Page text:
Geetanjali Minhas | September 2, 2019
Rajpal Yadav is acclaimed for playing multidimensional roles. An alumnus of the National School of Drama, he also attended the Bharatendu Academy of Dramatic Arts in Lucknow. He has worked in theatre, television, Bollywood and regional cinema besides working in a Hollywood production. In 2016 he launched his political outfit called Sarv Sambhav Party.
If not an actor what would you have been?
A chhotu in my village.... As a young boy I wanted to be a doctor, I was involved in politics and I was also doing theatre. I think I was born to serve arts. Since my childhood I have been doing everything through the medium of art, be it reciting poetry in school since the age of five or performing in Ramlila. I studied chemistry, went to the Bhartendu Natya Academy and NSD and worked in theatre. I would only be an artist and nothing else.
What kind of roles do you enjoy the most – comedy or serious?
I like challenging and entertaining roles. Be it serious, comic or tragic, art is inspired from real life even though its base is always entertainment. Art has no boundaries or genres. It’s all in our mind. The canvas of art is bigger than all the oceans and you cannot bind art in any form. In these 22 years I never repeated the characters I have played and performed the roles of the same genre differently. This is very challenging. An actor like me breaks away from getting trapped in genres.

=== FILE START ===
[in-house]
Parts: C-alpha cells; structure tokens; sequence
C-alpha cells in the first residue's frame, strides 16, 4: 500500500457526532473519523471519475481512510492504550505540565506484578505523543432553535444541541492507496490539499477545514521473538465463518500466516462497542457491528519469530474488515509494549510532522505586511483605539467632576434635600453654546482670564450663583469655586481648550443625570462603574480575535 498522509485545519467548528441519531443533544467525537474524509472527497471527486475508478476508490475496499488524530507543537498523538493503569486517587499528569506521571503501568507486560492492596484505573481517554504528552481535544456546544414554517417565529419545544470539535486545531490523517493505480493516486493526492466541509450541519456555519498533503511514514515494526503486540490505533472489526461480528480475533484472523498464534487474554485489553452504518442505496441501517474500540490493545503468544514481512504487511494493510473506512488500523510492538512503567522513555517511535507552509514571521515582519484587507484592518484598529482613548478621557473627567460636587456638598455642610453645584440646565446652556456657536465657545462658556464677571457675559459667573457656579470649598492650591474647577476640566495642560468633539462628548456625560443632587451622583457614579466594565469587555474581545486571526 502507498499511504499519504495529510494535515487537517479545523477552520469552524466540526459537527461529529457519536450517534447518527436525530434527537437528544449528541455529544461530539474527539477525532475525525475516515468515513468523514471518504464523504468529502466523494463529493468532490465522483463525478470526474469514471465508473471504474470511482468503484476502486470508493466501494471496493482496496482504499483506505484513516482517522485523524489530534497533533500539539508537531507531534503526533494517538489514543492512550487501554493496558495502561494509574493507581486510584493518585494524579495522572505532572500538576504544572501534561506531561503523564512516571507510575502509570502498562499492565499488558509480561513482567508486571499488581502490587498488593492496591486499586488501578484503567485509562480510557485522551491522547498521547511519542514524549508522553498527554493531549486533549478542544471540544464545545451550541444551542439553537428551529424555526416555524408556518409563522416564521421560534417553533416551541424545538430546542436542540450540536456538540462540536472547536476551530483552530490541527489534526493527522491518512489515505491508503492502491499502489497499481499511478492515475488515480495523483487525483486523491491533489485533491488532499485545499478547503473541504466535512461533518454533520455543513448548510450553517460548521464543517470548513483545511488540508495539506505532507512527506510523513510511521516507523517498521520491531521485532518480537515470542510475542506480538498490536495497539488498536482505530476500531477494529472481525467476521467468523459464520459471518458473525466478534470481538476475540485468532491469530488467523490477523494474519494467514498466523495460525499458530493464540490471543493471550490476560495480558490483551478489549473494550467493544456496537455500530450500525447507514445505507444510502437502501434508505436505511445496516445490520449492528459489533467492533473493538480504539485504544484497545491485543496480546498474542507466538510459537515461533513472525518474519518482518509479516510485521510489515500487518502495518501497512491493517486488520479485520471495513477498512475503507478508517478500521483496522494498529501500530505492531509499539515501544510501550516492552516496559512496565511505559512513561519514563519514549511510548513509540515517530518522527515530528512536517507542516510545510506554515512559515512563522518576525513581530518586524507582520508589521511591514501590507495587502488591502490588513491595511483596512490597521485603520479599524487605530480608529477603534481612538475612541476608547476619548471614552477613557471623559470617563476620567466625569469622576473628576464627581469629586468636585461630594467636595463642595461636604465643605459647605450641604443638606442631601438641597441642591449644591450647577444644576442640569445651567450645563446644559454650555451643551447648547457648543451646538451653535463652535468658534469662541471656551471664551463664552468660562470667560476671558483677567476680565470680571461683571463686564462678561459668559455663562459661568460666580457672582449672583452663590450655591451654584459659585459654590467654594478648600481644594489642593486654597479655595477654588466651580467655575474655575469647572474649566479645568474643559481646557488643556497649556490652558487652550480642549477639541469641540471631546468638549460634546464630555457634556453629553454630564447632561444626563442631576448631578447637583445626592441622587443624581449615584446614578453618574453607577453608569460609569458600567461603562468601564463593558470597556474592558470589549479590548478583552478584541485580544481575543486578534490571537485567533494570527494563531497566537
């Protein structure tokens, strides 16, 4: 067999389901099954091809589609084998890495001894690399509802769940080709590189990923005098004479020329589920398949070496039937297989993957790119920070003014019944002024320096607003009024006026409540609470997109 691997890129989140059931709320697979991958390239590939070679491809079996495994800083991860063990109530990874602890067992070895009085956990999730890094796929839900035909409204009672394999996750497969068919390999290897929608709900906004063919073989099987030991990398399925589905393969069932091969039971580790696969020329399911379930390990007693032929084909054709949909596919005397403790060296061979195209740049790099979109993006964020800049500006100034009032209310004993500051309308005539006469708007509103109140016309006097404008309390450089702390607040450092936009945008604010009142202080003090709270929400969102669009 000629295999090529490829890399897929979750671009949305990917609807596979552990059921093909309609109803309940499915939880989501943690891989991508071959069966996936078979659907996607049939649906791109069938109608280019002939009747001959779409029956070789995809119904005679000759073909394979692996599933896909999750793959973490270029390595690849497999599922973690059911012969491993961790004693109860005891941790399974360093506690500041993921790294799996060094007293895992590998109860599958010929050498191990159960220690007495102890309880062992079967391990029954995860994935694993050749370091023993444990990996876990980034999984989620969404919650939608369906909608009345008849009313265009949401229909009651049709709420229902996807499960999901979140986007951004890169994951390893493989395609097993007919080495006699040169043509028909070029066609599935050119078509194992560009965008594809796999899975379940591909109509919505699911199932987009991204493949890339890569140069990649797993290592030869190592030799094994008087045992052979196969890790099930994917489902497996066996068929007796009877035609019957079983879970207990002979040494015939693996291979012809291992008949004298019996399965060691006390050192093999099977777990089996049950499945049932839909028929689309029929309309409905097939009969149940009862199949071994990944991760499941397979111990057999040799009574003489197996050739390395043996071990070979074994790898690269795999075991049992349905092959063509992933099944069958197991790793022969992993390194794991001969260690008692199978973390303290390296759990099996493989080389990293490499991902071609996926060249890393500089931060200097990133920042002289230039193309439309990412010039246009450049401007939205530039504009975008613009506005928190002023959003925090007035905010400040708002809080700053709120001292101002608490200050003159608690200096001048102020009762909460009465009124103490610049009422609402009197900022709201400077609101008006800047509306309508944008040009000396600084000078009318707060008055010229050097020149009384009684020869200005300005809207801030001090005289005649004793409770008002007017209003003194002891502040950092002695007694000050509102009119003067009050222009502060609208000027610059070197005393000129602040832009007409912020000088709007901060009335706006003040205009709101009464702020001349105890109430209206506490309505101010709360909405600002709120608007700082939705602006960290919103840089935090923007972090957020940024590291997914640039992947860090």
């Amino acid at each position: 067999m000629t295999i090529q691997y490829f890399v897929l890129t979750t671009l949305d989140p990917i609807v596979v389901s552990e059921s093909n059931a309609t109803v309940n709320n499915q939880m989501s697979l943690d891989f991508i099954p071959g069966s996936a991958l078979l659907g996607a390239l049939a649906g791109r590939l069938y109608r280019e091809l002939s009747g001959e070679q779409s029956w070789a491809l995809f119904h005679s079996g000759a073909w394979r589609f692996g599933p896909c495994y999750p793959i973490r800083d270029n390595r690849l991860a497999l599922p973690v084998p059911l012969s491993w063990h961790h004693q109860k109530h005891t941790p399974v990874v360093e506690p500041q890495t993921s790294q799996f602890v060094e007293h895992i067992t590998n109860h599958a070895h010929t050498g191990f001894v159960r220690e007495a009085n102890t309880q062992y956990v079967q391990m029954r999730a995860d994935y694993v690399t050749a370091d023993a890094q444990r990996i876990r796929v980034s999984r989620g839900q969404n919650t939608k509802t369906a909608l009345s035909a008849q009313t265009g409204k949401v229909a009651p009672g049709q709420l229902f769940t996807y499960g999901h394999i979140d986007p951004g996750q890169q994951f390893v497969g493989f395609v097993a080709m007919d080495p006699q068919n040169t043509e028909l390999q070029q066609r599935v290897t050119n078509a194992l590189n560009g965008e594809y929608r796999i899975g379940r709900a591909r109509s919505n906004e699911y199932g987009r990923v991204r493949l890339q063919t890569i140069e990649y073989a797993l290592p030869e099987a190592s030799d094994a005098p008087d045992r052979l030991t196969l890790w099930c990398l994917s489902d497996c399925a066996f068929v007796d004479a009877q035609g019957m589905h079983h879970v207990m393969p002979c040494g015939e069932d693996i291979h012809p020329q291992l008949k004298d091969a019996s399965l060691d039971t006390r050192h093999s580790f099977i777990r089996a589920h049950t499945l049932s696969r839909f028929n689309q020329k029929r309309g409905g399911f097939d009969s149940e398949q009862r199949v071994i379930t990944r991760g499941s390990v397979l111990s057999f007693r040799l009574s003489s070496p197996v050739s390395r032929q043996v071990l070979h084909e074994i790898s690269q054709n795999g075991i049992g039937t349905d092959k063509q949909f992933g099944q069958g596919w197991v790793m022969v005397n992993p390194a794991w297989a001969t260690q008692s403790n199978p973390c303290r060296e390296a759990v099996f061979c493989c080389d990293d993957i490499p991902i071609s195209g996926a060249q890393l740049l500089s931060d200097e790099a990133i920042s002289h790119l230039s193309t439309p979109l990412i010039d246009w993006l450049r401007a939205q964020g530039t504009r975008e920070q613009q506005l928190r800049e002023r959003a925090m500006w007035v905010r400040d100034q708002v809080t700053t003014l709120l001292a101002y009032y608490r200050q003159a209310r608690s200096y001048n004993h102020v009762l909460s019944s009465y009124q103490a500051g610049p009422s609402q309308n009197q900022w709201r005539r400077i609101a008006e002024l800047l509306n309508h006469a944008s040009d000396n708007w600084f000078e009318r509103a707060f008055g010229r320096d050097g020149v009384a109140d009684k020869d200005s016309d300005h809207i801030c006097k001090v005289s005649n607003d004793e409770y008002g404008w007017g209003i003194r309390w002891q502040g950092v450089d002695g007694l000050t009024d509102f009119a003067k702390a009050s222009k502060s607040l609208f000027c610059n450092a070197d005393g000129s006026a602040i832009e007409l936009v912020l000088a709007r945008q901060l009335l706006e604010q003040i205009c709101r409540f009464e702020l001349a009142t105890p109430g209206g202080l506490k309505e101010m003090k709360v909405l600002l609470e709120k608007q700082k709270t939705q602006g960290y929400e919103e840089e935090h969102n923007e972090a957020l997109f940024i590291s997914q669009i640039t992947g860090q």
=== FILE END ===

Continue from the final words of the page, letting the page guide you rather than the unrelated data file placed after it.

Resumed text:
How has the film and television industry changed over the years?
Technology has changed everything, it has become like a small village. Today we are able to do interview through a small device. Earlier we had to sit together for hours to discuss scripts but now we can do the same on video call. In the last 10 years social media has had big impact. It has many advantages and few disadvantages. Everybody knows everything, competition has increased and it is easier for a talented person to get work. With almost 900 channels today there are capable people in every department doing their job. Change is important and brings out the best.
How have you faced the challenges that came your way?
Life is a challenge and you have to learn to live it. Since young age I have faced challenges in every stage of my life. Every day is a new beginning and teaches something new. Challenges make life come alive.
Your most memorable experience?
There are so many. In my village fairs there used to be ‘fatta’ talkies, which would run for a month and they showcased 10-20 films. After working in more than 200 films in the last 21-22 years and despite all the struggles, being recognized by people is a beautiful memory in itself. Once after my performance in Birmingham when I was in my car in the parking area an Indian family came running to me, hugged me and said, “We have only seen Charlie Chaplin on screen but you are our own country’s Charlie Chaplin and we are proud of you.” There are many memorable moments which dwarf memories of my struggles.
Governance issues that matter to you the most?